September 17, 2010
Private polling by Councillor Rob Ford’s opponents shows the candidate’s hard-right, “end of waste” agenda still resonates with voters and he has a double-digit lead in the Toronto mayor’s race.
Cornered at the Star’s editorial board this week, mayoral candidate Sarah Thomson wouldn’t give an inch, even as she voiced the fears of Toronto’s civic leaders
“I think it would be scary, yes,” Thomson said of Ford as mayor.
So, will she drop out if it becomes clear she might siphon enough votes to allow Ford to squeak out a win over, say, second-place candidate George Smitherman?
“I will not drop out,” she told the board.
Just as the city’s elite feared.
Deputy Mayor Joe “Stand Pat” Pantalone considers such suggestions an insult to his near three decades of city hall residency. So he’s staying in.
Rocco “Tunnel Vision” Rossi has raised so much money he can’t help but press on, screaming louder as fewer voters listen to now-desperate ideas. He may be running last among the Big 5, descending into irrelevancy. Besides, a lot of his votes might go to Ford as their second choice.
And Smitherman? ‘Furious George’ Smitherman, who’s managed to turn a massive springtime lead into an embarrassing second-place standing at Labour Day?
Bluntly, “George has had a tough time finding his groove,” admits one campaign insider.
The broad-based, multi-party civic guardians and self-styled city builders know they have about two weeks to find a champion. A chosen one from Pantalone, Rossi, Smitherman or Thomson might be recast as the slayer of the dragon from Etobicoke, a.k.a. Rob Ford, the anti-establishment, anti-everything candidate whose popularity has shocked and horrified the studied crowd.
For if Ford has a double-digit lead into mid-October, momentum alone will propel him into office.
At the University of Toronto last week, on a night to celebrate winners of the Jane Jacobs prize for city building, the grey-haired brigade openly fretted and fussed about the prospects of Ford occupying the second-floor corner office overlooking Nathan Phillips Square.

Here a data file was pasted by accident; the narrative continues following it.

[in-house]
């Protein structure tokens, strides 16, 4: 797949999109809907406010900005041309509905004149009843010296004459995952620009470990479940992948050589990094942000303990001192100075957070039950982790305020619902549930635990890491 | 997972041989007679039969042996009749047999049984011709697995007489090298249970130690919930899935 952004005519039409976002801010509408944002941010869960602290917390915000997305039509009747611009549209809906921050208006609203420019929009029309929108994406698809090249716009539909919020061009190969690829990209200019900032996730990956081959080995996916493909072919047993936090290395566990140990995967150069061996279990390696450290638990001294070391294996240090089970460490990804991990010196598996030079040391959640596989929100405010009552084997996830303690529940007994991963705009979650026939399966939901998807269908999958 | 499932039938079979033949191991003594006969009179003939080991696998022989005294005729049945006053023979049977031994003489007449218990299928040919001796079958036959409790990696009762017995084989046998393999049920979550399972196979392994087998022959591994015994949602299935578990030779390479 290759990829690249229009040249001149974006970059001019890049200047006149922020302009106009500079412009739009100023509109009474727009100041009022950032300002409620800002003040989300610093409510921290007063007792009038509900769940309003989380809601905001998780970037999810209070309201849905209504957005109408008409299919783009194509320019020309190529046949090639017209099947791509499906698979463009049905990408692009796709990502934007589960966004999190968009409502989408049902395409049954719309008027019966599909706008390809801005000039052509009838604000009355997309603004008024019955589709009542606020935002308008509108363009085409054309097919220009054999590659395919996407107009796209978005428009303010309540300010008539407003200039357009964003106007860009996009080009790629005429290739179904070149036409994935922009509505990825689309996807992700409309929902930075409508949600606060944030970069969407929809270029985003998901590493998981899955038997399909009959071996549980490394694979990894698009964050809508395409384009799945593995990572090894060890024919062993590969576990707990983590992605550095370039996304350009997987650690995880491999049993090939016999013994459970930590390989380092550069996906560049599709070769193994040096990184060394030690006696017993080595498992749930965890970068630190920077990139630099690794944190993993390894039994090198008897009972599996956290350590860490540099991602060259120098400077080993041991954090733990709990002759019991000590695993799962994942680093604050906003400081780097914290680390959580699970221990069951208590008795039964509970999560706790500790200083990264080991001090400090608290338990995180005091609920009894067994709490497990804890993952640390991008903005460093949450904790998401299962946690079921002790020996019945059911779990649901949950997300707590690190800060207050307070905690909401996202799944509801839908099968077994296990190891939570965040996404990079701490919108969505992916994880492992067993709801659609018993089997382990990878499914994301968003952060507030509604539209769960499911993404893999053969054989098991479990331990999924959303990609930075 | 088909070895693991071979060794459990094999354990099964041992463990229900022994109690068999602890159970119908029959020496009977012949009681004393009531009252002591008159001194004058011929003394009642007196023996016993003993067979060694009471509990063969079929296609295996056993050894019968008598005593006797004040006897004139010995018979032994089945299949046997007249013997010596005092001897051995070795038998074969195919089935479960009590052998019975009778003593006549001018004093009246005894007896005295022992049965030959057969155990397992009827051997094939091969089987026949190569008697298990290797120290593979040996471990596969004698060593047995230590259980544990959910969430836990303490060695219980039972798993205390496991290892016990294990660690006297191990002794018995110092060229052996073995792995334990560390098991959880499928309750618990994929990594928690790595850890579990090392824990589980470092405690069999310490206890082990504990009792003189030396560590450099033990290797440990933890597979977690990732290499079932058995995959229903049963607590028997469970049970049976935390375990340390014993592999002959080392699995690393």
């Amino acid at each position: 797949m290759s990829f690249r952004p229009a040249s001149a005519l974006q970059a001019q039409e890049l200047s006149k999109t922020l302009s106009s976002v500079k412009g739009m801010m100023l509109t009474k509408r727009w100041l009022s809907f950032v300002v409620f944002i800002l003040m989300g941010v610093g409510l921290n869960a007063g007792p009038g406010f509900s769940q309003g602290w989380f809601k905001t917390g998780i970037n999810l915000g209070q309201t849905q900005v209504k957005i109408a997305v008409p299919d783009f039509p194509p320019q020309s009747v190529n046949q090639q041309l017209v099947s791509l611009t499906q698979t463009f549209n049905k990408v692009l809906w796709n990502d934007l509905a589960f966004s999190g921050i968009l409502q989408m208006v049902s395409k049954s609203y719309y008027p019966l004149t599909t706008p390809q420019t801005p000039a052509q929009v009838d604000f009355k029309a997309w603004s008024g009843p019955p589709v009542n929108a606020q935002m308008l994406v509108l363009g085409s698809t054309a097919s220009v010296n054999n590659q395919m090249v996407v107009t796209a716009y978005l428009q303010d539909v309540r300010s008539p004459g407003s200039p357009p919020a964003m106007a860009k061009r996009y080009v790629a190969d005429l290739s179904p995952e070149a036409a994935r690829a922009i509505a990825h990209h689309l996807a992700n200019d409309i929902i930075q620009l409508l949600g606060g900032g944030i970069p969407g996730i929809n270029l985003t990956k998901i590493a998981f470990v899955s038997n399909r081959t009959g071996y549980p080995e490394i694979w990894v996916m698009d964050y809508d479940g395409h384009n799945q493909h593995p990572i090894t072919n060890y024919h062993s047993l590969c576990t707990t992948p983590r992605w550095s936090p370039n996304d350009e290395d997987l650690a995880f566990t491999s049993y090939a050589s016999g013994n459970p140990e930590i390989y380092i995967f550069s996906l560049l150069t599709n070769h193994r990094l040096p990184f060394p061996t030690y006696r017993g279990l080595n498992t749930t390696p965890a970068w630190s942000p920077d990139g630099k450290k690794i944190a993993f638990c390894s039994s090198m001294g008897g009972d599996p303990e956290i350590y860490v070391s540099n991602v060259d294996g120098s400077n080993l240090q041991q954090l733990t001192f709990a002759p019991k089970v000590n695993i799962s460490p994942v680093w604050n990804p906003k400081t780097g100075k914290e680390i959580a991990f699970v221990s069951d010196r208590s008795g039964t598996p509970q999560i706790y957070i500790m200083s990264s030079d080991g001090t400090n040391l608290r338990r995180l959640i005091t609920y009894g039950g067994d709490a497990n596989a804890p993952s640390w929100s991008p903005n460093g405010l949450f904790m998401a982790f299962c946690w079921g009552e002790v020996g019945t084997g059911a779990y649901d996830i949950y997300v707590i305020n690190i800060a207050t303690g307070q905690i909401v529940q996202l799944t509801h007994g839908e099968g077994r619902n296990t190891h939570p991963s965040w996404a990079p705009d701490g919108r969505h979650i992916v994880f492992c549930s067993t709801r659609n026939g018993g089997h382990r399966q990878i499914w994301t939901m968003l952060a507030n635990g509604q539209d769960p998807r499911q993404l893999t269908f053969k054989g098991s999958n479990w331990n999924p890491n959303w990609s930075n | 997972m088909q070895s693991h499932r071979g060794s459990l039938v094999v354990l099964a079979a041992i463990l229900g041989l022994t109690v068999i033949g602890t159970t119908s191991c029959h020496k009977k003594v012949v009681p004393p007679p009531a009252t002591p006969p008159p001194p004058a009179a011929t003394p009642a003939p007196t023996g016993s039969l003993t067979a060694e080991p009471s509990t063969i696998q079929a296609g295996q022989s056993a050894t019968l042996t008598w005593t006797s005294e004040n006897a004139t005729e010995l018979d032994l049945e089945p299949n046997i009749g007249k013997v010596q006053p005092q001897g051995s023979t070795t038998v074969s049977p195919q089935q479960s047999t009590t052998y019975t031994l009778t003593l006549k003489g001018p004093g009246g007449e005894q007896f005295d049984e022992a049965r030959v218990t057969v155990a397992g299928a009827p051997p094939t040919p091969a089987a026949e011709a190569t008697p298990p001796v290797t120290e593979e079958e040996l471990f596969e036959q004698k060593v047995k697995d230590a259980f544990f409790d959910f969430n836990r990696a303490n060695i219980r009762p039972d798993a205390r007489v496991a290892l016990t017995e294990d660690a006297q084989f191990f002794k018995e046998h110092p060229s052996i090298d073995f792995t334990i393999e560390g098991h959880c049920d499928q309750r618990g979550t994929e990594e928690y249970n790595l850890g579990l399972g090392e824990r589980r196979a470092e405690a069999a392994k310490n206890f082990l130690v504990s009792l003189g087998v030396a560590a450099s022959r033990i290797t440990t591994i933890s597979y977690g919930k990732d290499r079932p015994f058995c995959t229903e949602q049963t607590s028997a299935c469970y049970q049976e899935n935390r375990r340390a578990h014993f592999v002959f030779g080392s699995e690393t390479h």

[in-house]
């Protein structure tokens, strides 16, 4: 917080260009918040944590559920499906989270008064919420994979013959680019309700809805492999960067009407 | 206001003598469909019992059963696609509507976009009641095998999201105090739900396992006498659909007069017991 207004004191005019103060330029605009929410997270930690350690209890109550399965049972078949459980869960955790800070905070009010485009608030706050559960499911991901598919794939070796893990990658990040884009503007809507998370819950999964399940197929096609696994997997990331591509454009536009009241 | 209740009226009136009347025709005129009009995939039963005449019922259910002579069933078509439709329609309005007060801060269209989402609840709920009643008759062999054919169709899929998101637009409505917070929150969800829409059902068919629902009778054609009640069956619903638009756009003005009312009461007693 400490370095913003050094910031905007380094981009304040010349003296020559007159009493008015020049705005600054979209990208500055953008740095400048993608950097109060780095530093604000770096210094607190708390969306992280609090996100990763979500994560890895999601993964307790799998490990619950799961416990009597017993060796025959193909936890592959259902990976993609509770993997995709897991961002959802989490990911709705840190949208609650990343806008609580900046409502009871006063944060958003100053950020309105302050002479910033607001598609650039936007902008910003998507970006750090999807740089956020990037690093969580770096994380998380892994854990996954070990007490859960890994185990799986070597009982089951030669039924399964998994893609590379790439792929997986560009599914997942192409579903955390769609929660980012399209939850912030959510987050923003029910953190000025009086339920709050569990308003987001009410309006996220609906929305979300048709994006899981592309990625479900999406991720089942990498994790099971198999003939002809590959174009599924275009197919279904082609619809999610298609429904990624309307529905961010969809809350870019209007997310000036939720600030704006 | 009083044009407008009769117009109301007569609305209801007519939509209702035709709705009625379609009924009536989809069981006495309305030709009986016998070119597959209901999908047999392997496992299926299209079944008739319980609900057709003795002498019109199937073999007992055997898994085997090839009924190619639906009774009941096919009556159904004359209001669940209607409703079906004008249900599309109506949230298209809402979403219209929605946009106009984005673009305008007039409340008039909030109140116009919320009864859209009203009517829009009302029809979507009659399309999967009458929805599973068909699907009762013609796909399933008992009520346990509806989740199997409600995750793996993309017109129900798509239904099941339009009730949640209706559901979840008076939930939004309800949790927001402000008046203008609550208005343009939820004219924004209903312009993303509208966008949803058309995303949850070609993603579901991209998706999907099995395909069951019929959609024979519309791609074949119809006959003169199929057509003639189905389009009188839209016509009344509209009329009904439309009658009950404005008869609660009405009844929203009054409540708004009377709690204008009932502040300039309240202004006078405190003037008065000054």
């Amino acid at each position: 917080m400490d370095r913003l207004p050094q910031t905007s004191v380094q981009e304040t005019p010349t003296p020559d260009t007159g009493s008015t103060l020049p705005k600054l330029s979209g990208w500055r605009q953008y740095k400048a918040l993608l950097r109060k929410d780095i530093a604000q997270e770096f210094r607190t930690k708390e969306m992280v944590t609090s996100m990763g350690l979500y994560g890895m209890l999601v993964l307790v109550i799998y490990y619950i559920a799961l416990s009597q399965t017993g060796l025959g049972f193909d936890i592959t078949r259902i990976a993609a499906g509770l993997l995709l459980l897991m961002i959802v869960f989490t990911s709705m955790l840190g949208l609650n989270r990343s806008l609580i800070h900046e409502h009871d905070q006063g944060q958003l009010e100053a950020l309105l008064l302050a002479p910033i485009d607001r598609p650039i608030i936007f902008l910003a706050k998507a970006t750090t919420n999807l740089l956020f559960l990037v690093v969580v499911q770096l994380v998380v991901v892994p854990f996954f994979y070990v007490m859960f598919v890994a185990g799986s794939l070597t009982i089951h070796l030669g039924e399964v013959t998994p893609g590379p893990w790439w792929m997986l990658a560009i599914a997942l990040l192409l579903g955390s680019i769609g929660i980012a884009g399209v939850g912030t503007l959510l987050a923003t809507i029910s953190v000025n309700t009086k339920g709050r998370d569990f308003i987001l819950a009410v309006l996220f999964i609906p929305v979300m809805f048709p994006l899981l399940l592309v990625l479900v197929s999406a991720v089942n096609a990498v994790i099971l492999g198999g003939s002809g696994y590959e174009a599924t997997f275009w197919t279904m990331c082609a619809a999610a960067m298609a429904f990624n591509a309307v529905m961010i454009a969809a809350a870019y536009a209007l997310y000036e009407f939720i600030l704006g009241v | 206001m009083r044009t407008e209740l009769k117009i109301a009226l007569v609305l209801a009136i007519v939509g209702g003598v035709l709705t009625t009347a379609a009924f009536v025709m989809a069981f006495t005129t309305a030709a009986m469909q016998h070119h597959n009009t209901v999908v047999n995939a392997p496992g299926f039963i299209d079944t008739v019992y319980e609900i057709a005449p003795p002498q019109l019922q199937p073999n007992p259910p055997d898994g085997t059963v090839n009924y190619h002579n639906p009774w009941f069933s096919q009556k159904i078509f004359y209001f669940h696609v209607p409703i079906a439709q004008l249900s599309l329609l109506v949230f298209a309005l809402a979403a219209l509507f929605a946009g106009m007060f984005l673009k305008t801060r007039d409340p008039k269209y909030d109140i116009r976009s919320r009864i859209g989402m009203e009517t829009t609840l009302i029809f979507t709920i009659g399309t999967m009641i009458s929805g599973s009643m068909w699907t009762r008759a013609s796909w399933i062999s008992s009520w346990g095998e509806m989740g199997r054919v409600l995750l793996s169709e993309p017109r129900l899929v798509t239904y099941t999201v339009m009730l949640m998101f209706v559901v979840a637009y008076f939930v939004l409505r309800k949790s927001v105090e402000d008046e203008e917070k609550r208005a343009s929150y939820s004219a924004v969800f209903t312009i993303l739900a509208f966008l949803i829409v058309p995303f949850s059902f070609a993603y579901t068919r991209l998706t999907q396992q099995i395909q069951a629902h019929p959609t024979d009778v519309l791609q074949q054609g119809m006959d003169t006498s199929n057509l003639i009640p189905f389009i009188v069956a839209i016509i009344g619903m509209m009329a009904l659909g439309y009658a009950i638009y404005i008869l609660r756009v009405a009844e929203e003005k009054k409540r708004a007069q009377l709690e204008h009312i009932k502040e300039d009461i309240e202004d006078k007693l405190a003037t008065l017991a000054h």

“I don’t know who to vote for,” they say, agitated.
“What’s happened to George? He doesn’t . . . er, connect.”
The night before, as they marked the 45th anniversary of the opening of city hall, probably Toronto’s most significant building in modern times, one Rosedale matron clenched her fist, fumed at Smitherman’s inability to fend off Ford, and implored a reporter: “You’ve got to do something.”
Former Toronto Mayor David Crombie has heard the concerns.
“It is true, they are nervous. People are perplexed,” Crombie says. “I don’t think I’ve seen it quite like this in a long time.
“They don’t know what to do, and it’s not becoming any easier” as the candidates flail away with wild campaign promises — a strategy some describe as “swinging for the fences” in a desperate bid for attention.
As such, the next opinion poll from an independent polling agency will serve as a rallying cry, as the possibility of a Ford victory becomes real.
“That might begin to sort out the field, provide greater focus and clarity and reveal a mix of strategy . . . calculated decisions,” Crombie said.
In other words, find the candidate most likely to stop Ford. And conventional wisdom suggests the progressives will give Smitherman the call, almost by default.
Rossi’s camp has veered too far right. Progressives are even wishing his numbers will improve, to keep votes away from Ford.
Pantalone, a decent, competent NDPer, doomed his candidacy by offering little that was new. He wasn’t even the top choice of the left. Adam Giambrone was, before blowing up his candidacy in a sex scandal. Pantalone is trying to protect Mayor David Miller’s legacy but wasn’t Miller’s top choice. And he’s hamstrung by a lack of campaign donations.
Thomson’s resume is too thin. No one expects her to be standing at the end. The majority of her supporters would go to Smitherman, if stopping Ford is the goal.
So, once it becomes clear Ford is ensconced in first place, watch for movement away from Pantalone and Thomson, even though the candidates stay in the race. There’s precedent: Barbara Hall’s vote collapsed and migrated to Miller in 2003, thwarting John Tory.
Will it be enough for Smitherman? That’s why people are nervous.
Royson James usually appears Tuesday, Thursday and Saturday. Email: email@example.com